JACKSON – The diploma Sade Memeh earns from Hinds Community College this semester will represent more than just an education – rather, a ticket to a life she didn’t think herself worthy of just a few years ago.
“Hinds saved my life,” said Memeh, 33, of Jackson. “I’ll be teary-eyed crossing that stage. My kids are excited for me.”
Born in Lagos, Nigeria, Memeh came to the United States at age 3 along with her family. Trouble at home landed her in a group home for children for a number of years, where she earned a GED and was provided a car. She enrolled at Hinds at 18, but was too lost on too many levels to succeed.
“It was the streets and no family support that prevented me from finishing school sooner,” she said. “When you spend time in a group home confined, you don’t really know what to do afterward. In 2017, I quit a bad job in the foodservice industry and re-enrolled here. I was excited and it made me feel I had a purpose.”
Purpose turned quickly to self-doubt, however. A four-year relationship ended shortly after returning to school, and so did her living situation. She was left with unpaid bills and hopelessness while trying to provide for her two sons, ages 14 and 12.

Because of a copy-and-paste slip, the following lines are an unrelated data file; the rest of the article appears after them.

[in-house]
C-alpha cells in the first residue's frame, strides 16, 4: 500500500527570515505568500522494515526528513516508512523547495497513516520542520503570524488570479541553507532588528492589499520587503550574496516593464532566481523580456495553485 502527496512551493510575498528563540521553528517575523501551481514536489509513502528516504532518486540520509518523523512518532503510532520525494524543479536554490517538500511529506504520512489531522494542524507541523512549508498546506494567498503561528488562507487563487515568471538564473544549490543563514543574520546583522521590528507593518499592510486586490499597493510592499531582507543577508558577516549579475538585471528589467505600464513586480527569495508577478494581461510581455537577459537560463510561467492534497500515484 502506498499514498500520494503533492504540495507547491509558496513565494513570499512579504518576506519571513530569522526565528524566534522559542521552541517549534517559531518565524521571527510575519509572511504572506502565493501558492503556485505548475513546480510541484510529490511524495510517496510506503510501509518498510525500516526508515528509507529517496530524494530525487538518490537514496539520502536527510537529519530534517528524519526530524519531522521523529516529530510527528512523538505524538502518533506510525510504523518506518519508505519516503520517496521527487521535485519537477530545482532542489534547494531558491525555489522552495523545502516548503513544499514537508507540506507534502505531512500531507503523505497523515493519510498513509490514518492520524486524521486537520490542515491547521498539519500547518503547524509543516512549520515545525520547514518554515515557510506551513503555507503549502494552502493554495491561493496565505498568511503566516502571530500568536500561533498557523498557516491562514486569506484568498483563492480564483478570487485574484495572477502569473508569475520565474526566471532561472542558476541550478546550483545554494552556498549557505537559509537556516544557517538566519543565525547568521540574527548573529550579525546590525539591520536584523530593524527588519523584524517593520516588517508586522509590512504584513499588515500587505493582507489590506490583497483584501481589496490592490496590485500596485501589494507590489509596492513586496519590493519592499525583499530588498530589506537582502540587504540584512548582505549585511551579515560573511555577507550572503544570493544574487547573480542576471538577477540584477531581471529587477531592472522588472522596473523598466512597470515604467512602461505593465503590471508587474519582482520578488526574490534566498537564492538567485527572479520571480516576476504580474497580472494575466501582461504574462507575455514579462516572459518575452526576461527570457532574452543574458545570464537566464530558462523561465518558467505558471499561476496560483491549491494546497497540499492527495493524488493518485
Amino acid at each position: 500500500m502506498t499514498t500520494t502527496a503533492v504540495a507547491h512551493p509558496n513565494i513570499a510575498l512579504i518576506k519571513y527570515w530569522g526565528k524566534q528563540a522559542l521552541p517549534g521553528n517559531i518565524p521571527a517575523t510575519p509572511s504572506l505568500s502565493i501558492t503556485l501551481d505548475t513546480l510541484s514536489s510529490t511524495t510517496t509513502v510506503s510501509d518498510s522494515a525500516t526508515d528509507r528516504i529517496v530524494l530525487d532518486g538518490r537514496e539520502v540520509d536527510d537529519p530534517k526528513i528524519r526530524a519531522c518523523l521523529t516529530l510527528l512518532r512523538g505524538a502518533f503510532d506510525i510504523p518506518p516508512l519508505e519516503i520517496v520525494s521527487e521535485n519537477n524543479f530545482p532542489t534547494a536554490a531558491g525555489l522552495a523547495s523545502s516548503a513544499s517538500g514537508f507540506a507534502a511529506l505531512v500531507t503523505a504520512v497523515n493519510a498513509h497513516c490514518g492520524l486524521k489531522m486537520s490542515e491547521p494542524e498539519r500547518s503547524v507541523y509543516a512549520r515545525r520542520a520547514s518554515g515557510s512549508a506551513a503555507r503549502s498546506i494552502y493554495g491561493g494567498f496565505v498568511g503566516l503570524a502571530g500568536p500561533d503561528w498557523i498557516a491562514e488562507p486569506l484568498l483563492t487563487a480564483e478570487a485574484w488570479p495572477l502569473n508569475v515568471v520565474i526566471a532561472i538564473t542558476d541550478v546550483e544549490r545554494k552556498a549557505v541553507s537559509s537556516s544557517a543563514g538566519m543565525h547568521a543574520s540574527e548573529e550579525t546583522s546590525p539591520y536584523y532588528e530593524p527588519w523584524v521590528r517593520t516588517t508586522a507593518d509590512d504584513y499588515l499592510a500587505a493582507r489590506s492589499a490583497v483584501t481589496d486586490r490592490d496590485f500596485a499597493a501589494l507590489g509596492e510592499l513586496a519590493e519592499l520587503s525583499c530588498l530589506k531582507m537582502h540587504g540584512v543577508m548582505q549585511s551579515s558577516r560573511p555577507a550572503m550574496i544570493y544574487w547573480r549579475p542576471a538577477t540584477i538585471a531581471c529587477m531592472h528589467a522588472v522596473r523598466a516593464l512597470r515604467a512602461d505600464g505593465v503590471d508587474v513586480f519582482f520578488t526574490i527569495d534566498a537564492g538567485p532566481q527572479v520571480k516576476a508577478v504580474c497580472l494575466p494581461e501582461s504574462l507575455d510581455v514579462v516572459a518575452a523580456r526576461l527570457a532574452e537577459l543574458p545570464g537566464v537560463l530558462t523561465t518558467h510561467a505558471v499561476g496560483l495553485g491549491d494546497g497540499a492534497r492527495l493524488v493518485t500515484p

“I went from saving up money in the bank for rent to not knowing what my kids were going to eat that day and peeking out the window for the constable,” she said. “I felt useless since I knew my children deserved more from me, but I couldn’t give it to them.”
“Sade is a success story today not because we helped her, but because she used that as a catalyst to help herself.”
Enter Hinds into her life once again – but this time, for good. Her passion for cooking, which grew strong even during lean times of holding menial jobs in the industry, led her to the culinary arts technology program at the Jackson Campus-Academic/Technical Center, directed by Chef Austin Lee. From there, she found out about social services available through Hinds in a program called Single Stop that helped get her life back in order while she focused on her academics.
“As most teachers can relate, we try our hardest to reach out and help all of our students when we see they are going through hard times, yet some students are not ready to accept that help,” Lee said. “Sade is a success story today not because we helped her, but because she used that as a catalyst to help herself.”
Memeh appreciated the smallest gestures Lee and others made to help her focus and finish school. “Teachers here like Chef Lee do so much more than just teach,” she said. “They inspire. I see them as family and friends. When I was down, all it took was for someone to say, ‘Hey, are you ok?’ and ‘It’s worth you being here.’”